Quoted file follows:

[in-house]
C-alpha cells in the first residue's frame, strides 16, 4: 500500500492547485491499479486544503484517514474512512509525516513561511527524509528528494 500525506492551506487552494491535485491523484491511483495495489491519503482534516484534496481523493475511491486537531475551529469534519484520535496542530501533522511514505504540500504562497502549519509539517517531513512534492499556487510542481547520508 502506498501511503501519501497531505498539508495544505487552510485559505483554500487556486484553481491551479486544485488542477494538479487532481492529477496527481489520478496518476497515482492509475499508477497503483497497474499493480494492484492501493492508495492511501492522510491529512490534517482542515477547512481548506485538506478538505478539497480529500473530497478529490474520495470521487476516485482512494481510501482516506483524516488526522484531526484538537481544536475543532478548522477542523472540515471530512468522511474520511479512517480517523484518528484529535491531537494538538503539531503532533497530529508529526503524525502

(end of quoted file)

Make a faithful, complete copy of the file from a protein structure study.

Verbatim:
[in-house]
C-alpha cells in the first residue's frame, strides 16, 4: 500500500492547485491499479486544503484517514474512512509525516513561511527524509528528494 500525506492551506487552494491535485491523484491511483495495489491519503482534516484534496481523493475511491486537531475551529469534519484520535496542530501533522511514505504540500504562497502549519509539517517531513512534492499556487510542481547520508 502506498501511503501519501497531505498539508495544505487552510485559505483554500487556486484553481491551479486544485488542477494538479487532481492529477496527481489520478496518476497515482492509475499508477497503483497497474499493480494492484492501493492508495492511501492522510491529512490534517482542515477547512481548506485538506478538505478539497480529500473530497478529490474520495470521487476516485482512494481510501482516506483524516488526522484531526484538537481544536475543532478548522477542523472540515471530512468522511474520511479512517480517523484518528484529535491531537494538538503539531503532533497530529508529526503524525502